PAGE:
Ordinarily, the Hollywood Foreign Press Association's decision to hire the first host of the Golden Globe Awards since 1995 would be considered a huge mistake. After all, one of the charms of that telecast -- aside from the fact that attendees are able to drink at their seats throughout the evening, of course -- is just how fast the ceremony usually flies by thanks to the lack of awkward, forced patter from an eager-to-please host. But in the case of the 2010 Globes (airing Jan. 17, 8PM ET, NBC), we're happy to have the evening in the hands of Ricky Gervais, who, when not creating brilliant television comedy, has spent the last several years often single-handedly enlivening dull awards shows as a presenter or winner. In an interview with us and other media outlets, he explained how he's going to bring his signature style to his role as MC for what has ordinarily been a three-hour schmooze fest.
As an artist, do you personally even care about awards? You've certainly won plenty of them yourself?
You know what, I'm always flattered by awards. Some awards are a public vote and that's a popularity contest. So, you know, swings and roundabouts with that. But [for] your peers to say they thought you did a good job... now that's very flattering -- and that would be the case if I was a research scientist. I'd want a lot of people in white coats to come around and go "No one wields a pipette like Gervais. He did a great job." So, you know, I certainly like respect and acclaim in my field. Does it matter who wins? You know what, probably not in all honesty. I've gone to award shows and I've lost -- I think I lost five Emmys last year -- [and] I had people coming up to me afterwards and going, "Congratulations." They don't remember who won. And I was going, "Thanks, thanks."
The Globes are quite different from shows like the Oscars and Emmys since they're held in a ballroom instead of a huge theater, and the guests are dining at tables instead of stuck facing forward in their chairs. How will that affect your strategy as the host?
It's funny, it's probably the worst one for the host but the best one for the nominees and guests. So, yeah, it's a bittersweet experience. I'd rather be at a table getting drunk, certainly, than working. I might as well be staff. While the opposite is true of the Emmys. With the Emmys, it's fun to sort of get up there because it means you can stretch your legs and not sit in a seat for three hours without being allowed to go to the toilet or have a drink. So I'll be shouting at them. I'll go, "Oi, Cruise, stop scraping your plate when I'm talking!"
How did you get this hosting job? Who approached whom?
I think they approached me via my agent. There'd been lots of rumors that I was going to be asked to host the Oscars and the Globes and the Emmys and all that. I don't know how true they were. My agent said he got a couple of calls asking would I be interested. And then someone said I'm on the list. I think that was for the Oscars. But again, you know, how long is the list? This [the Globes] is the only one I could have ever said yes to, in all honesty. No one wants to see me mucking around at the Oscars -- they're there to know if they've won the most important award of their life. It's a pretty thankless task. The Emmys is possible but I couldn't do the rehearsals. So this is perfect. They said I could turn up and say what I wanted and get drunk. What's also nice is that I think that I've only been in this business about 10 years, but because I'm a very lazy person, I think I've achieved enough and so I only do things now that could possibly end my career. It gives me a little bit of adrenaline rush, you know.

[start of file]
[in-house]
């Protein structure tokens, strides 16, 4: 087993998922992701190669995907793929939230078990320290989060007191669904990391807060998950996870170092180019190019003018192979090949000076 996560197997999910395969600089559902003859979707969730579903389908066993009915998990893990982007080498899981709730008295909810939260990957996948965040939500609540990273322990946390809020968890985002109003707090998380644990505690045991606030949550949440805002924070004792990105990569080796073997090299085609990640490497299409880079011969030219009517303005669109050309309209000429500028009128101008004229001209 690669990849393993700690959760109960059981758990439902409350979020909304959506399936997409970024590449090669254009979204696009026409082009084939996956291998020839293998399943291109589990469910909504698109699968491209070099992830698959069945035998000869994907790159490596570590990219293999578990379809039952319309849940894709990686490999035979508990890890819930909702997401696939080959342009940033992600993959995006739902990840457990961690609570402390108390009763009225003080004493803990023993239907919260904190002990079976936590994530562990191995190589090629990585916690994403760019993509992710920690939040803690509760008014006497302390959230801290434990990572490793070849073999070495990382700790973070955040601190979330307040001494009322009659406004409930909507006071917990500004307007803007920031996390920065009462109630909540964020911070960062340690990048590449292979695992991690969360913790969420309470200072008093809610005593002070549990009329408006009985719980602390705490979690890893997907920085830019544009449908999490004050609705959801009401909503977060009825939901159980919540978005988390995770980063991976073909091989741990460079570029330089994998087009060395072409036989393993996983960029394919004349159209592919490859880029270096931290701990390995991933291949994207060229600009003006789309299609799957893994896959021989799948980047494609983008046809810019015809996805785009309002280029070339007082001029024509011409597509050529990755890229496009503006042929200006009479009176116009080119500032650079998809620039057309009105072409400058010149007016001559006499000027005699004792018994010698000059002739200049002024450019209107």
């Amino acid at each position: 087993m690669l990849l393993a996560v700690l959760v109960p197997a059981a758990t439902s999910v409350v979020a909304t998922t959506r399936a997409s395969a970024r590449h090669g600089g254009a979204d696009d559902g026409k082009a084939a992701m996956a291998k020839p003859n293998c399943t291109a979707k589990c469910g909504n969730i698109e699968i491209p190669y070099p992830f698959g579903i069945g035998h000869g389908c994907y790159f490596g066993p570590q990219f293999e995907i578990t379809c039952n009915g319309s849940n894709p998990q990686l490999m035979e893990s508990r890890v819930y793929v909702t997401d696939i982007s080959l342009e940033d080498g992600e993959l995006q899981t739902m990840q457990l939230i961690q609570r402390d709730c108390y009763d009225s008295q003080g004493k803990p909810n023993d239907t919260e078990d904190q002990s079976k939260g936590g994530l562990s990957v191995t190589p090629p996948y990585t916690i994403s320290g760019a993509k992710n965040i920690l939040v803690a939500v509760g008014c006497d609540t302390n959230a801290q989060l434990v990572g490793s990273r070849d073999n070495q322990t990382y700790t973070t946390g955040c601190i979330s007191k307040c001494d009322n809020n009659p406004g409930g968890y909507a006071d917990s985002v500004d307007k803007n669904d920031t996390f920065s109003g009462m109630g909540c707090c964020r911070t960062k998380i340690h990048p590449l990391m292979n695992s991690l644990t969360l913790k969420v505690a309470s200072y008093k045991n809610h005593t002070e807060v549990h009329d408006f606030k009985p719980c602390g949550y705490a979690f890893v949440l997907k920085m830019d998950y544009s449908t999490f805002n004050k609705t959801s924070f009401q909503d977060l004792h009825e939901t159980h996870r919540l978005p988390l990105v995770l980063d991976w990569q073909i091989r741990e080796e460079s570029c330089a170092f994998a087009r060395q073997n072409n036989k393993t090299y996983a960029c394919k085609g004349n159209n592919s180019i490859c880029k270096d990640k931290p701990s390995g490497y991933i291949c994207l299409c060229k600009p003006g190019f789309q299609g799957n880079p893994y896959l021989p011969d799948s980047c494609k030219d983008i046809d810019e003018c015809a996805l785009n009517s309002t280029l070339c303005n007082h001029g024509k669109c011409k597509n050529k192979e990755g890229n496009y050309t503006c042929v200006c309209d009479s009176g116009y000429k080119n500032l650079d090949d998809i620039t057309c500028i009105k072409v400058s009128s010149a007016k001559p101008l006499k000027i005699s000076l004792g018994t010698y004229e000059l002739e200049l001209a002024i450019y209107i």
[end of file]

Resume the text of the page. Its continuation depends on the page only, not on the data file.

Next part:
What's your general strategy for your night as host?
I'm probably going to try and prick the bubble of people taking themselves too seriously. It's not just [about] the people in the room. It's [about] the 25 million people in America watching and the other 500 million people around the world watching. I think that it shouldn't be like they've eavesdropped on a staff party. I think there's got to be something in it for them. So I suppose I'm going to strike a blow for the common man sitting at home in his pants who can't afford, you know, laser surgery and teeth-whitening and hair transplants and Armani underpants. I want it to be good for everyone. I mean, on the night I'm going to have my teeth whitened and wear a wig and Armani underpants. But after the show I'm going to go home and watch it in my Y-fronts eating beans on toast.
You've been great in your past awards appearances, but are you nervous at all about carrying a three-hour telecast?
You know, I don't do well with anything that's even close to hard work. So it could go one of three ways: I could go up there and be pleasant and do a wonderful job and be professional about it. I could go up there, aim to do that, but then get a little bit annoyed and start berating everyone including myself for ever thinking I could do this -- that's the other way. Or three, I decide to start drinking early. And then I'll have a good time, at least. So I sort of hope it's just the first one. I hope I go out there and do a pretty good job. I mean, this doesn't affect me either way if I'm being honest. I've never done anything to further my career or up my profile or as a stepping-stone to something else. I'll probably never do this again. So, in all honesty, this sort of thing doesn't affect me because I sort of create my own labor. The roles won't dry up for me because I put myself in the things I've written and directed. So I can always get a job. I'm my own boss. I give myself the job first. But of course I want it to be good and I want it to be fun and I want it to be interesting and I want it to be different. And I want people to say, "Oh, he did a really good job" and "That bit was nice." So of course I'd rather it go well than badly. But if it goes badly, that would be interesting, too, won't it? That's the thing about life, it's great that you don't know what's going to happen. That's what's interesting. You never know what you're going to get -- unlike with a box of chocolates. Hanks was talking rubbish -- you know exactly what you're going to get because it's written on the inside of the box what's in a box of chocolates. So Forrest Gump and his mum didn't know what they're talking about.